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Threat of nuclear war against Pakistan

National

May 23, 2017

Vipin Narang, a nuclear strategist from the Massachusetts Institute of Technology, recently warned a conference on nuclear policy hosted by the Carnegie think tank that there was increasing evidence that India, which declared its no-first use strike policy in 2003, could launch a pre-emptive first strike against Pakistan if it feared a nuclear attack was imminent.

This was in a marked reversal of its well-known no-first use policy, according to the leading nuclear strategist. “India’s opening salvo may not be conventional strikes trying to pick off just Nasr batteries (launch vehicles for Pakistan’s tactical battlefield nuclear warheads) in the theatre, but a full ‘comprehensive counterforce strike’ that attempts to completely disarm Pakistan of its nuclear weapons so that India does not have to engage in iterative tit-for-tat exchanges and expose its own cities to nuclear destruction,” he said. 

Narang cited from Menon’s book “Choices: Inside the Making of Indian Foreign Policy” released in November 2016. “There is a potential gray area as to when India would use nuclear weapons first against another NWS (nuclear weapon state). Circumstances are conceivable in which India might find it useful to strike first, for instance, against an NWS that had declared it would certainly use its weapons, and if India were certain that adversary’s launch was imminent.”

In addition, recent reports in Indian and international media about Indian capacity to launch a disarming first strike have clearly indicated that the BJP led government of India under the Doval-Modi duo is becoming more jingoist with every passing day. It may be noted that India’s nuclear doctrinal developments and employment strategies chiefly remain directed towards Pakistan.

On the other hand, Pakistan has acquired nuclear capability for the sole purpose of security and safeguarding her vital national interests, its territorial integrity and sovereignty and to ensure its security and survival against intense and major aggression. The programme works as a hedge against strategic threats to our security.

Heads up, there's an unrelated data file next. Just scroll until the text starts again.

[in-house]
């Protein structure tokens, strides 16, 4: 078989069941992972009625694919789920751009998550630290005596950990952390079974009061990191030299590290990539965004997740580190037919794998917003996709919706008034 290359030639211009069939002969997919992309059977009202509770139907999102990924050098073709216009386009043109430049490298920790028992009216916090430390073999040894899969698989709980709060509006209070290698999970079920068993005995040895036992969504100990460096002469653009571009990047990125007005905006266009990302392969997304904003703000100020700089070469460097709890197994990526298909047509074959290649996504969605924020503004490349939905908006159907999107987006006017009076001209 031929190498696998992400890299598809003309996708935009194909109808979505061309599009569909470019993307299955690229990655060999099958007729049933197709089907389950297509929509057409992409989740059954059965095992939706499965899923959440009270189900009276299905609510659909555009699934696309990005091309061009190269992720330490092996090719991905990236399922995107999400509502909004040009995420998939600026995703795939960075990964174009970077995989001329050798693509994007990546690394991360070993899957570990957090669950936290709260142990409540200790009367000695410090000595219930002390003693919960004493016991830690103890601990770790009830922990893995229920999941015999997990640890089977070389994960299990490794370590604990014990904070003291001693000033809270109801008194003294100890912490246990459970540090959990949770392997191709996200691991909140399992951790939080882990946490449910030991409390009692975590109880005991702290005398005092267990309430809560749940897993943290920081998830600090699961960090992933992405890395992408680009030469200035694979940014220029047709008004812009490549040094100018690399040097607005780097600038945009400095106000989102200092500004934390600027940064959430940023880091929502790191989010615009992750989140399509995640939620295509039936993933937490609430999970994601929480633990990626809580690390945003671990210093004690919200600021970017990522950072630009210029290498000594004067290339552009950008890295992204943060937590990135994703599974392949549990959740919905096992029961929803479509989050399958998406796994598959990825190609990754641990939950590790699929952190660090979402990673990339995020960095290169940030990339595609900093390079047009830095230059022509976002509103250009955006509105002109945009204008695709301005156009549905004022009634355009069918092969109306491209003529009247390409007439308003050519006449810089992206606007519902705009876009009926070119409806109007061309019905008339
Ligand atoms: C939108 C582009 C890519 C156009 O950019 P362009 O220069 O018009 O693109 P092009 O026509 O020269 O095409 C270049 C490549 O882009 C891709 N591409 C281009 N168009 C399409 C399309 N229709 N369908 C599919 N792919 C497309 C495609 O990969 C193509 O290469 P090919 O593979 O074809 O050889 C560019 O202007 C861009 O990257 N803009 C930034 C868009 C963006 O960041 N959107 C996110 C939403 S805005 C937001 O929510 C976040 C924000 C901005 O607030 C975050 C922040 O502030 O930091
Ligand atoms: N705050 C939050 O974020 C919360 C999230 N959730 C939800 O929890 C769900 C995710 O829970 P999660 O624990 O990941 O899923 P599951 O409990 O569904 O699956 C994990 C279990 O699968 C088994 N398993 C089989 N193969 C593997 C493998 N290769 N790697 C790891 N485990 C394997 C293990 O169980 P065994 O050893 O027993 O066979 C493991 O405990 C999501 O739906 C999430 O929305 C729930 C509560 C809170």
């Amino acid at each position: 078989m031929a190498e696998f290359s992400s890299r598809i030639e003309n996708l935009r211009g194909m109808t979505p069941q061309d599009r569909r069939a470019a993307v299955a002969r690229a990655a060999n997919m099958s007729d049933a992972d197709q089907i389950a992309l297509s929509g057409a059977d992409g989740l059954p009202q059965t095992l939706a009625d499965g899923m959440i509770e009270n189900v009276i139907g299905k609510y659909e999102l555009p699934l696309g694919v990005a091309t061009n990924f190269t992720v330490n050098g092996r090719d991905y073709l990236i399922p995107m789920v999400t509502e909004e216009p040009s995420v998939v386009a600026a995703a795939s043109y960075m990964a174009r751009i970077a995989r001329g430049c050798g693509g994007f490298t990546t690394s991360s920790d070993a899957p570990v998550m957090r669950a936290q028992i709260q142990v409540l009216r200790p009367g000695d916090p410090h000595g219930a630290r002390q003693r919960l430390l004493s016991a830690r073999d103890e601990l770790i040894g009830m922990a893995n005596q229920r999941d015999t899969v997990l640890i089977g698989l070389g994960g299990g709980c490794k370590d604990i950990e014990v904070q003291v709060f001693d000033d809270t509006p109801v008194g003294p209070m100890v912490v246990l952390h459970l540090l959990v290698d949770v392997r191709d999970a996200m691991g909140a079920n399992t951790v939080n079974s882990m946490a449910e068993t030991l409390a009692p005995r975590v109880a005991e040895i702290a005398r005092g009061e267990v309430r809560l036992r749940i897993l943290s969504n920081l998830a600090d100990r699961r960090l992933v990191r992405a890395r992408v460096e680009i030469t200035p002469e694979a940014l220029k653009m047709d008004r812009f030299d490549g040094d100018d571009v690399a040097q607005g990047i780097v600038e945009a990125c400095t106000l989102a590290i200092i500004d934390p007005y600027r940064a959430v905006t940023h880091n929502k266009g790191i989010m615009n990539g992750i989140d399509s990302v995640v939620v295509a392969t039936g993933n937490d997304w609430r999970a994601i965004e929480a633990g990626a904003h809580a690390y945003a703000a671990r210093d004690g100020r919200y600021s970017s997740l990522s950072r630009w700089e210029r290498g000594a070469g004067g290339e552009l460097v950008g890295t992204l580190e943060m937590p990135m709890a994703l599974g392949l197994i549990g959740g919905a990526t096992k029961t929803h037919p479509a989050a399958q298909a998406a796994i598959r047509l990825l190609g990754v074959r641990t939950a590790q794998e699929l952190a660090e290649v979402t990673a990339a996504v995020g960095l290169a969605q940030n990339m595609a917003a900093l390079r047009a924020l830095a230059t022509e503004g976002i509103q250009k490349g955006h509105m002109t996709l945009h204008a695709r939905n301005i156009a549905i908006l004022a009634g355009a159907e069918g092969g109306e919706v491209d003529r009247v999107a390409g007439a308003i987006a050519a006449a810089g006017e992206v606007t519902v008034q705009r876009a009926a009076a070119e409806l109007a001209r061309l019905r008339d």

Experts believe that regional stability is much needed in South Asia as India touts its nuclear brinkmanship. This can only come through a strategic restraint regime, which would lead to escalation control. 

India’s test-firing of 450 km supersonic Brahmos cruise missile without notifying Pakistan has once again brought up the issue of avoiding an arms race in the region and to strive for strategic stability. Pakistan on March 16 this year once again reiterated its proposal for a Strategic Restraint Regime for South Asia, which has been more or less on the table since 1998.

The belligerent Indian stance and illogical and unreasonable defence build-up has long been highlighted by Pakistan. India remains the largest importer of defence equipment in the region and its hegemonic designs are endangering peace and security in the region and beyond. It pays lip-service to the objective of non-proliferation and gives morally deplorable false statements against its neighbours while relentlessly pursuing a conventional and strategic arms build-up.

The ongoing nuclear arms race initiated by the Indian hegemonic leadership, which has fundamental discomfort with nuclear weapons in Pakistan, does not augur well in the emerging geo-strategic realities whereby trends are shifting from geo-strategic to geo-economics domain. Pakistan wants to move on and improve its relationship with India in the entire spectrum of international relations whereas India not only threatens Pakistan of massive nuclear retaliation but has also gone on a massive arms purchase spree. 

In the absence of strategic restraint, the situation appears to be getting extremely complex and uncertain. Pakistan's proposal for a Strategic Restraint Regime for South Asia remains on the table.

 

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